Underpaid Worker Lawsuits Increase
By Anique Gonzalez
Although everyone is familiar with the stories of underpaid workers who struggle to make a living throughout the country (many of which involve immigrants), the past several years have seen the story take an interesting turn. More and more underpaid workers, irrespective of legal status, are beginning to file lawsuits against their employers alleging breaches of the Fair Labor Standards Act. Between 2000 and 2006, cases have increased by more than 100%, ballooning from 1,854 to 4,389.
If the lawsuits are found in favor of the plaintiffs, the underpaid workers hope to recoup thousands of dollars in back pay from employers who did not pay either minimum wage or overtime. The increase has been broad and far-reaching; the claims do not cover one specific field but encompass various industries and numerous types of workers. However, the common thread between them, as stated previously, is their immigrant status.
And, in addition to the claims ranging across several fields, they also have no geographical boundaries. New York claims, for example, are being filed by immigrants working at restaurants as delivery men who allege that they were exploited and forced to work almost exclusively for tips. Acting on behalf of Mexican and Guatemalan forestry workers here on visas, the Southern Poverty Law Center (SPLC) has filed several claims regarding employers' refusal to pay minimum wage, as well as overtime in various Southern states. The Gulf Coast has also seen organizations such as the SPLC and the National Immigration Law Center file claims for immigrants who were tremendously underpaid or were not paid in any way.
In response to this recent trend, M. Patricia Smith, the State Labor Commissioner of New York, stated that there would be a new organization to track such accusations, the Bureau of Immigrant Workers' Rights. "The new Bureau will be based in New York City and will address the growing needs of immigrant workers throughout New York State," the New York State Department of Labor proclaimed. "Immigrant workers represent a vital and growing segment of New York State's workforce, and we are committed to protecting their rights," Commissioner Smith said. "Every worker, regardless of immigration status, deserves to have access to the Labor Department's programs, and we will work hard to make that happen."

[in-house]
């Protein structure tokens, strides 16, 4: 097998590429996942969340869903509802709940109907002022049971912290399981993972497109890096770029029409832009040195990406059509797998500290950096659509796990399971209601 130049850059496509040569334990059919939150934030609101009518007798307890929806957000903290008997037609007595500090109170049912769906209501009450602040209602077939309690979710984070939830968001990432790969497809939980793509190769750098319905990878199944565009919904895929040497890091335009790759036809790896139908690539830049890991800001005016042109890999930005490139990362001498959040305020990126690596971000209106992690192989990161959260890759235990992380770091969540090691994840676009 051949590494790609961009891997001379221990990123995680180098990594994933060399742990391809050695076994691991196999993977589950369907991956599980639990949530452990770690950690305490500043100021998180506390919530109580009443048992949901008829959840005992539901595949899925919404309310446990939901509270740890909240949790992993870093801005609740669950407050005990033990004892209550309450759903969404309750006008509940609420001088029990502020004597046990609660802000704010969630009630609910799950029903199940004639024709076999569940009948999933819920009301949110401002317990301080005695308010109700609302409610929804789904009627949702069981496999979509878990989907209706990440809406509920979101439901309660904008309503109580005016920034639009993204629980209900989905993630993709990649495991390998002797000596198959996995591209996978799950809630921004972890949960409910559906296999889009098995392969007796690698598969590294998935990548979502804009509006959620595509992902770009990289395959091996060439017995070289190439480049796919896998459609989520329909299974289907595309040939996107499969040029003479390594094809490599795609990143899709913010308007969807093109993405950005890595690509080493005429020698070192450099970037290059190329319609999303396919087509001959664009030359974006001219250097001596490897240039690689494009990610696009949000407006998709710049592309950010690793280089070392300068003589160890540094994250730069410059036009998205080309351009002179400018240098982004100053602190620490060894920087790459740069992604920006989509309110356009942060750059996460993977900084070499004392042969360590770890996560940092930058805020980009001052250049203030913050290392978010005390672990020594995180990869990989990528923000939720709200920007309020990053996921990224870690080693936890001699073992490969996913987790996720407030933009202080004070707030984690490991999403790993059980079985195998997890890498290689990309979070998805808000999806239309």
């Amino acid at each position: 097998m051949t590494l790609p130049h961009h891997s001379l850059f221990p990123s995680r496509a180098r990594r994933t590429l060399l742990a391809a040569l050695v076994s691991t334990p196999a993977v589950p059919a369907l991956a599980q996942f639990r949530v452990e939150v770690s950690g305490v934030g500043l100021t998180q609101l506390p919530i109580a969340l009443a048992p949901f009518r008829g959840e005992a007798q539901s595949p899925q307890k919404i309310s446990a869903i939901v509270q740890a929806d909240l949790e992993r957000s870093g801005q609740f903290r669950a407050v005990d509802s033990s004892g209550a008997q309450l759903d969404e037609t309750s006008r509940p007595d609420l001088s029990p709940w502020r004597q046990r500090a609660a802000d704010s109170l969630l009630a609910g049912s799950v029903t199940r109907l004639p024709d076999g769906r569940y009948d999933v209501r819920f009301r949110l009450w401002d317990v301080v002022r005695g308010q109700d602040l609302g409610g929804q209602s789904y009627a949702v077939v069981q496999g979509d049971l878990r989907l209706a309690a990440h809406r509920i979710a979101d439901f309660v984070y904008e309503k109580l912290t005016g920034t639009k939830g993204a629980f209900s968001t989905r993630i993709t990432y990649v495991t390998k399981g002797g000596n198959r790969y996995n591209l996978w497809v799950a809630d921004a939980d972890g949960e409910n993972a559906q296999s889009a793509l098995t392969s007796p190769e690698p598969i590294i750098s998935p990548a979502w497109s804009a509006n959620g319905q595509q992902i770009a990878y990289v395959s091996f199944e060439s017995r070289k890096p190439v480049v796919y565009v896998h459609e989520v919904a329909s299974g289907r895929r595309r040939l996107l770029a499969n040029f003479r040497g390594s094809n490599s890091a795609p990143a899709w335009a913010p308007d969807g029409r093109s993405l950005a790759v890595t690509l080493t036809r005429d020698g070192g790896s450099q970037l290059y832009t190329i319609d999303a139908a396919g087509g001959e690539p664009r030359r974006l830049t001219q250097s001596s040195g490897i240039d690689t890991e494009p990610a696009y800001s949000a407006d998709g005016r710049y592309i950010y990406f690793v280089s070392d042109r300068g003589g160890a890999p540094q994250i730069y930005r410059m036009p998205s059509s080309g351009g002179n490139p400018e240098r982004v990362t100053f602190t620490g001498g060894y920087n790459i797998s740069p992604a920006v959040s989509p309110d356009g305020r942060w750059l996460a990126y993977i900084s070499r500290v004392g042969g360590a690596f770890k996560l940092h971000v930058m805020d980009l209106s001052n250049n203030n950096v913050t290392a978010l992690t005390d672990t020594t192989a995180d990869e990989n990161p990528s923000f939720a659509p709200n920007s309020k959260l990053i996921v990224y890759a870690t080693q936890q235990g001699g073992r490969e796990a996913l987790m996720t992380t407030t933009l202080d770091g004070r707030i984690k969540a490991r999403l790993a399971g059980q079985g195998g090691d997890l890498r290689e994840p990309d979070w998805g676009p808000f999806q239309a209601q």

Moreover, to ensure that even non-English speakers are protected from exploitation, the department will hire 10 additional investigators. Smith explained, "Too often, workers who do not speak English fall prey to unscrupulous employers who pay sub-minimum wages for excessively long workweeks. These additional bilingual investigators will help us protect this vulnerable segment of the workforce."
Many employers view the recent wave in lawsuits as a direct result of overzealous activist groups and attorneys. And some employers even maintain that it is the foreign-born workers who are misleading employers about the hours they worked and taking advantage of the fact that employers were willing to provide a job without extensive research into the immigrant's legal status.
While there has been a substantial increase in the number of such claims being filed, it is thus far unclear if this increase is related directly to an increase in violations.
The increase in lawsuits may in fact be twofold. First, in the past decade there has been a drastic increase in the number of wage/overtime attorneys, which leads to an increase in litigation and a decrease in government involvement.
Second, employees are more aware of their rights now than ever before. More importantly though, immigrant workers are beginning to realize that if they were exploited by an employer, they can take that employer to court, regardless of their own personal legality. In fact, in the past, courts have intentionally banned employers from attempting to prove that a case is invalid because a worker was not born in the United States and thus not entitled to benefits of native employees. Courts are sending the message that even if workers are not legal, they still should be compensated properly.
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Southern Poverty Law Center
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